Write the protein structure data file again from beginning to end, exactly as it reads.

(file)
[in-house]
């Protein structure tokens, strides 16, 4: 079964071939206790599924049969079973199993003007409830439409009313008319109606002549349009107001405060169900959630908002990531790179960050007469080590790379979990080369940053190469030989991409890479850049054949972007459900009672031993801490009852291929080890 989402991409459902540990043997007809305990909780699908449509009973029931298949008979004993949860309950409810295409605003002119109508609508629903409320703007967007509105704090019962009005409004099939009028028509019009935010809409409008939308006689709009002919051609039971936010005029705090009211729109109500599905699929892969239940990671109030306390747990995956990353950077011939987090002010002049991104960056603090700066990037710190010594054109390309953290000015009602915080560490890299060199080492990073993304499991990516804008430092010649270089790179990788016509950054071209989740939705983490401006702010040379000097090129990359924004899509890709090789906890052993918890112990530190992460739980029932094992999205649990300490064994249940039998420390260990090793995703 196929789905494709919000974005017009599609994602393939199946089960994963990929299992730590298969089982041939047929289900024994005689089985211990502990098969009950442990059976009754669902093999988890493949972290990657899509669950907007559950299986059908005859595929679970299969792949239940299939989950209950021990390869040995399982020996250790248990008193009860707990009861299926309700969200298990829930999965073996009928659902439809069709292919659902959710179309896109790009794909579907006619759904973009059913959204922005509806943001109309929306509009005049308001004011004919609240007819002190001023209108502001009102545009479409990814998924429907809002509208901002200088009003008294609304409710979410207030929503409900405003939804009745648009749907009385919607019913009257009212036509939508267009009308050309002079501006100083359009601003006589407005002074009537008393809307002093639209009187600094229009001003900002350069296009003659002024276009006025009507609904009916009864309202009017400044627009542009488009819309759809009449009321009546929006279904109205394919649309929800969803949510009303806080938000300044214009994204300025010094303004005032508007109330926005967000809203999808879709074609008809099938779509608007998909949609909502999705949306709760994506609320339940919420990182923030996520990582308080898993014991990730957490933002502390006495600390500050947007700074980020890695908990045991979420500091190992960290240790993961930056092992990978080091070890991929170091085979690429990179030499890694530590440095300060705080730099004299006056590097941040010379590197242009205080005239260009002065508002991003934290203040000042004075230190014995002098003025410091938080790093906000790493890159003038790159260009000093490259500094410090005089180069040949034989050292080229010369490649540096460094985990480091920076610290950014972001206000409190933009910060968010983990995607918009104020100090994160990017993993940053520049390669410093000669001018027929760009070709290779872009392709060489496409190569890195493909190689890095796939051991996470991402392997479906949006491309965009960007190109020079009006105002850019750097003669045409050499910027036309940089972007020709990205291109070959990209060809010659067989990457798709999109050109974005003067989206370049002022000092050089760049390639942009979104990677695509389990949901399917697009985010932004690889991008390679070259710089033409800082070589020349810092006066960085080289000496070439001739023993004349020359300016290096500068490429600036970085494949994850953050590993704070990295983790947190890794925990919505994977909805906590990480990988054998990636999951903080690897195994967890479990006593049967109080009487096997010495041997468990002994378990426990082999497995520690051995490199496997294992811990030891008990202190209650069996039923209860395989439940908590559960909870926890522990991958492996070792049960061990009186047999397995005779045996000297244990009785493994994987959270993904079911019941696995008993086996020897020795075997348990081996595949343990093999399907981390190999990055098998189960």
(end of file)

[in-house]
């Protein structure tokens, strides 16, 4: 079964071939206790599924049969079973199993003007409830439409009313008319109606002549349009107001405060169900959630908002990531790179960050007469080590790379979990080369940053190469030989991409890479850049054949972007459900009672031993801490009852291929080890 989402991409459902540990043997007809305990909780699908449509009973029931298949008979004993949860309950409810295409605003002119109508609508629903409320703007967007509105704090019962009005409004099939009028028509019009935010809409409008939308006689709009002919051609039971936010005029705090009211729109109500599905699929892969239940990671109030306390747990995956990353950077011939987090002010002049991104960056603090700066990037710190010594054109390309953290000015009602915080560490890299060199080492990073993304499991990516804008430092010649270089790179990788016509950054071209989740939705983490401006702010040379000097090129990359924004899509890709090789906890052993918890112990530190992460739980029932094992999205649990300490064994249940039998420390260990090793995703 196929789905494709919000974005017009599609994602393939199946089960994963990929299992730590298969089982041939047929289900024994005689089985211990502990098969009950442990059976009754669902093999988890493949972290990657899509669950907007559950299986059908005859595929679970299969792949239940299939989950209950021990390869040995399982020996250790248990008193009860707990009861299926309700969200298990829930999965073996009928659902439809069709292919659902959710179309896109790009794909579907006619759904973009059913959204922005509806943001109309929306509009005049308001004011004919609240007819002190001023209108502001009102545009479409990814998924429907809002509208901002200088009003008294609304409710979410207030929503409900405003939804009745648009749907009385919607019913009257009212036509939508267009009308050309002079501006100083359009601003006589407005002074009537008393809307002093639209009187600094229009001003900002350069296009003659002024276009006025009507609904009916009864309202009017400044627009542009488009819309759809009449009321009546929006279904109205394919649309929800969803949510009303806080938000300044214009994204300025010094303004005032508007109330926005967000809203999808879709074609008809099938779509608007998909949609909502999705949306709760994506609320339940919420990182923030996520990582308080898993014991990730957490933002502390006495600390500050947007700074980020890695908990045991979420500091190992960290240790993961930056092992990978080091070890991929170091085979690429990179030499890694530590440095300060705080730099004299006056590097941040010379590197242009205080005239260009002065508002991003934290203040000042004075230190014995002098003025410091938080790093906000790493890159003038790159260009000093490259500094410090005089180069040949034989050292080229010369490649540096460094985990480091920076610290950014972001206000409190933009910060968010983990995607918009104020100090994160990017993993940053520049390669410093000669001018027929760009070709290779872009392709060489496409190569890195493909190689890095796939051991996470991402392997479906949006491309965009960007190109020079009006105002850019750097003669045409050499910027036309940089972007020709990205291109070959990209060809010659067989990457798709999109050109974005003067989206370049002022000092050089760049390639942009979104990677695509389990949901399917697009985010932004690889991008390679070259710089033409800082070589020349810092006066960085080289000496070439001739023993004349020359300016290096500068490429600036970085494949994850953050590993704070990295983790947190890794925990919505994977909805906590990480990988054998990636999951903080690897195994967890479990006593049967109080009487096997010495041997468990002994378990426990082999497995520690051995490199496997294992811990030891008990202190209650069996039923209860395989439940908590559960909870926890522990991958492996070792049960061990009186047999397995005779045996000297244990009785493994994987959270993904079911019941696995008993086996020897020795075997348990081996595949343990093999399907981390190999990055098998189960």